What I Do

I was recently in San Francisco during WWDC.1 And, no I wasn’t there as a developer. I’ve considered making a few iOS apps. But, I’ve yet to execute on my ideas. Anyway, that discussion is for another blog post. But I was there to learn some cool stuff and meet some cool people who I only know by their online personality or Twitter handle.2 One such fellow was Lex Friedman. Lex is an interesting guy with an interesting background. He’s also hilarious. But, I was deeply touched by an article he wrote for The Magazine a few issues back.3

After reading his touching article I was determined to meet this man in person. Well, my opportunity arrived at AltWWDC this year.4 He was giving a talk that I thought would easily apply to matters beyond development. So, I rode the BART into The City. I got throughly lost trying to find the Venue (until the good hearted Moisés Chiullan pointed me in the right direction). I sat down for a couple conferences until Lex got up to speak. He was funny and engaging. It was a good talk. I’m happy I made the time to hear it.

After his talk I introduced myself and thanked him for the aforementioned article. He was gracious. Thankfully he didn’t point out my obvious nervousness and inability to form coherent sentences.5 However, he did ask me something I didn’t expect.

It’s not as if he asked me something controversial. He didn’t ask me about one of the profound mysteries of the universe or some obscure philosophical idea. No! Instead he had the audacity to ask, “So, what do you do?” I was stumped. I was stumped! And, I’m still obsessing about it. Why didn’t I know how to answer that question? I’ve been a Dominican long enough to know what I do, who I am. Why did I give him the answer I did? Why did I think of an answer that was really a dodge?

Welcome to the mind of an obsessive personality.

My first response was, “Well I get paid to talk.” And, that’s true as far as it goes. And, it’s an important part of what I do. We are mendicants. My Order survives mostly on the donations. Yeah, there are salaried positions that a few brothers have as Pastors, Professors, and the like. But, donations are primary. In my case, most donations come from free will offerings I collect at speaking venues. Okay, so, the description wasn’t false. However, it’s shallow. It doesn’t, at all, capture what I do as a Dominican Friar.6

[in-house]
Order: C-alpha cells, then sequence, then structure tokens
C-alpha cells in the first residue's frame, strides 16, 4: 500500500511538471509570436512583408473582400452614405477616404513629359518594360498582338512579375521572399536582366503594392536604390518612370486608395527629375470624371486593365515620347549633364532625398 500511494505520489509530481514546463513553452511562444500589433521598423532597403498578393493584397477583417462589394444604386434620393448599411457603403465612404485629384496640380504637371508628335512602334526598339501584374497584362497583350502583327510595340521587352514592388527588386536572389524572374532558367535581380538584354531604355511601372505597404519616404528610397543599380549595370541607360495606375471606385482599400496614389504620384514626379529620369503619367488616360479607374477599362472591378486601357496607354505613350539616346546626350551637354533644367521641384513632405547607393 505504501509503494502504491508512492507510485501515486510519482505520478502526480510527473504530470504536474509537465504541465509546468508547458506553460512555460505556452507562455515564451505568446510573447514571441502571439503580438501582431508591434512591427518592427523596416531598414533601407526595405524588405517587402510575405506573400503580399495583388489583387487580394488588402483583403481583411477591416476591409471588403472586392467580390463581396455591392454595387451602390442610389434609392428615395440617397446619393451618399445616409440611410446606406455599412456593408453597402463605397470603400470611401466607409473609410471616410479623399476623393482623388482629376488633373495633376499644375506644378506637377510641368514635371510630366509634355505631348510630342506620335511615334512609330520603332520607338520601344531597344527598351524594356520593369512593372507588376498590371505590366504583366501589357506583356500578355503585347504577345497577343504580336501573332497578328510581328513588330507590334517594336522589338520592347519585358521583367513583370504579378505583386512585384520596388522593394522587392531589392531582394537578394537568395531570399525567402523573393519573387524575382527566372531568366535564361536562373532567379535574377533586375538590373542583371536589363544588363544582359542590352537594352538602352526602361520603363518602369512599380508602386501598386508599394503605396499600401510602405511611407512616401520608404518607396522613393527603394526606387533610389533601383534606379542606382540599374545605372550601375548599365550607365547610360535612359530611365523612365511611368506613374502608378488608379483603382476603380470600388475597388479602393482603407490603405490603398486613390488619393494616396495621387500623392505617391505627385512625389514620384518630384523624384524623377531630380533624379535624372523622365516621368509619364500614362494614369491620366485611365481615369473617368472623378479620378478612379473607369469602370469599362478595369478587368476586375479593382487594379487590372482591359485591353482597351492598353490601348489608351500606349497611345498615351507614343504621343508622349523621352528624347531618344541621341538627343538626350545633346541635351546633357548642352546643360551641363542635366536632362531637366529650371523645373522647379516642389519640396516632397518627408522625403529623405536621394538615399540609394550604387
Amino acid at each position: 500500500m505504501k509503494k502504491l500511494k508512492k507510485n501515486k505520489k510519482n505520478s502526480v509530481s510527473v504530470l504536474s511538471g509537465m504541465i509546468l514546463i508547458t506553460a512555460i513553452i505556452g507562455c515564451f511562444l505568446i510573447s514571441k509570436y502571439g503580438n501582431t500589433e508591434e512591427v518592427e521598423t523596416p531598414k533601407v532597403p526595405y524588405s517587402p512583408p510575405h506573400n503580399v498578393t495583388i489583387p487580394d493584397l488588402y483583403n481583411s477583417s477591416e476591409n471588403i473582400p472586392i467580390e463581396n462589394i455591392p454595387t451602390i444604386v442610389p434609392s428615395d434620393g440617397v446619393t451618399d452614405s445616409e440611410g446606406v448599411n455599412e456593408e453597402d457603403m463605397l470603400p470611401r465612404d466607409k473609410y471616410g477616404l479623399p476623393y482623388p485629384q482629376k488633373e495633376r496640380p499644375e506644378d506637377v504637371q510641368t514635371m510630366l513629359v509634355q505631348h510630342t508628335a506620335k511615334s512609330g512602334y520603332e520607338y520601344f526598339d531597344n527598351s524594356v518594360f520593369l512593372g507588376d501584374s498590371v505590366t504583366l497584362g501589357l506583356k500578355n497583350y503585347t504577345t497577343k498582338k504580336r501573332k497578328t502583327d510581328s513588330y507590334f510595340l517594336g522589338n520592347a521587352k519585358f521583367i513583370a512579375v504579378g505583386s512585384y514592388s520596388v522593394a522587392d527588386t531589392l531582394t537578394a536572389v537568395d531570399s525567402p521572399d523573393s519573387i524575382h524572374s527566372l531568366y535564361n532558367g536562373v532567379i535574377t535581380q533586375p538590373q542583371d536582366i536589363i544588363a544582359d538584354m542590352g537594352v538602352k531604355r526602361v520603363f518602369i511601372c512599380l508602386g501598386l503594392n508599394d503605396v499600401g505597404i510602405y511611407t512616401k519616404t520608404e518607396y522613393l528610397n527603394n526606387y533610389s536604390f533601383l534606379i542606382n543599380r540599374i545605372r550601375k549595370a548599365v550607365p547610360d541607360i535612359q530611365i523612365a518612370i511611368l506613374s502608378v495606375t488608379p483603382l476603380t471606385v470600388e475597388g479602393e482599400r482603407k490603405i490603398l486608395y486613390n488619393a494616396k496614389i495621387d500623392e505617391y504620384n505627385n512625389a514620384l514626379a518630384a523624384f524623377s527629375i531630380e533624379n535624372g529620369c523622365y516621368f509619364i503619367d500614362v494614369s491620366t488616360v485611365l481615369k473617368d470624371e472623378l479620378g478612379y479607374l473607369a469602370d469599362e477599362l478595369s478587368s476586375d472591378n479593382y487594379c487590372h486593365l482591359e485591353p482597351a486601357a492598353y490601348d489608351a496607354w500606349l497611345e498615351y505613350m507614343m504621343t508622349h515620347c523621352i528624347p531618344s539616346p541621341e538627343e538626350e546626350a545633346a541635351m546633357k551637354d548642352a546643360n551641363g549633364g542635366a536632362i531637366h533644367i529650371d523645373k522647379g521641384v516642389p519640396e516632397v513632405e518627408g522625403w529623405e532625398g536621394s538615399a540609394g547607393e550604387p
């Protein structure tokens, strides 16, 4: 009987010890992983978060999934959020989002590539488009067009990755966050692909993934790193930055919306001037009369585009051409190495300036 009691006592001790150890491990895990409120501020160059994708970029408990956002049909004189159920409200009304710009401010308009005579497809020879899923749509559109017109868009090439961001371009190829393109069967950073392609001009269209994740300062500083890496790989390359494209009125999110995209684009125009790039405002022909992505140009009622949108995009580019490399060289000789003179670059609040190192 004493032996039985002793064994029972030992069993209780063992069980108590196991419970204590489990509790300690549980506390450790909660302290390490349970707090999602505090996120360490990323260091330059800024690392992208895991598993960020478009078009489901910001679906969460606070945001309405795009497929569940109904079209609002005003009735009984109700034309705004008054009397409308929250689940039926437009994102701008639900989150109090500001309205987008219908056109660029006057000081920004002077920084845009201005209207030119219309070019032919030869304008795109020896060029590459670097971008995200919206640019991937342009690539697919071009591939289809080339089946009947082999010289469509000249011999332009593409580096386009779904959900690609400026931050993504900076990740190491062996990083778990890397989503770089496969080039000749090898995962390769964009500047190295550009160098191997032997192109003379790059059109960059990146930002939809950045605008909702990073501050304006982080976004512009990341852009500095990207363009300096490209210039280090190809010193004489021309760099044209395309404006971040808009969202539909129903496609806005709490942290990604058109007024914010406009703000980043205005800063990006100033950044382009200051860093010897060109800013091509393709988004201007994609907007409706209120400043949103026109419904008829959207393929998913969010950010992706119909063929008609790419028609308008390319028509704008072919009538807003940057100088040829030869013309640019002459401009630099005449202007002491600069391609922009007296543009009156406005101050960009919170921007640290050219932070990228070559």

But what’s a better response? What is an easy way to explain what I do without some protracted explanation. You know, the sort of explanation that cause people to repeatedly glance at their watches. Explaining what one does should be informative and exciting, not eyeball glaze! What would you say? What could you say that would capture who you are as a person in a short but potent response. See, that’s what I’m trying to do. I don’t have a job, properly speaking. I live a peculiar manner of life. I’m consecrated to the Lord. This is what shapes who I am.

My pride wants something witty. I want to articulate what I do in a way that’s inspiring and invites people to ask more questions. But, really my response should be far more simple. Why? My life is no longer my own. My life belongs to Christ and his Church. In short, it’s not about me. It’s about Him.

Next time I get this question I think I’ll simply say: “I try really hard to be an imitator of Christ.”

That should be more than enough. That should be enough for any Christian.


  1. Apple’s major developer conference. If you are a nerd you probably know this. If you are not a nerd you probably don’t care.  ↩

  2. It was great meeting all you guys!  ↩

  3. Actually, Issue #3. You can read the article here.  ↩

  4. This is an alternative developer conference that is held at the same time as WWDC for all those dedicated Mac and iOS developers who didn’t get a ticket to WWDC.  ↩

  5. Those who know me will find this fact a little odd and hard to believe. I’m not usually one to be caught flat-footed in a conversation with anyone. But, for some reason this happened to me twice while meeting people during WWDC.  ↩

  6. I was tempted to tell him that I was a professional LARPer.  ↩